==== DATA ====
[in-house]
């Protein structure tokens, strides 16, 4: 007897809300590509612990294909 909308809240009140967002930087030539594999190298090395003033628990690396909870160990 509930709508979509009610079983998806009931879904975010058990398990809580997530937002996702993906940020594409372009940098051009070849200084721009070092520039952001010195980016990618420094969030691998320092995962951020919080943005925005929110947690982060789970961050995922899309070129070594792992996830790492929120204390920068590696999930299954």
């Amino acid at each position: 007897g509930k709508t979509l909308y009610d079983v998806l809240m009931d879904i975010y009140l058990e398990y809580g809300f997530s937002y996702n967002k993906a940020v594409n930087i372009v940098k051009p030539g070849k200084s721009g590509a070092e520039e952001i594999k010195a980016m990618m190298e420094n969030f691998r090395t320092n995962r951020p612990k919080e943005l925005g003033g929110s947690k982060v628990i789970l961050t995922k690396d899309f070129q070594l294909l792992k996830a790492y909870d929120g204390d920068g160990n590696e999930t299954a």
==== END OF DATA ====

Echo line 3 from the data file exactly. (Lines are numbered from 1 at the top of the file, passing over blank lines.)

């Amino acid at each position: 007897g509930k709508t979509l909308y009610d079983v998806l809240m009931d879904i975010y009140l058990e398990y809580g809300f997530s937002y996702n967002k993906a940020v594409n930087i372009v940098k051009p030539g070849k200084s721009g590509a070092e520039e952001i594999k010195a980016m990618m190298e420094n969030f691998r090395t320092n995962r951020p612990k919080e943005l925005g003033g929110s947690k982060v628990i789970l961050t995922k690396d899309f070129q070594l294909l792992k996830a790492y909870d929120g204390d920068g160990n590696e999930t299954a």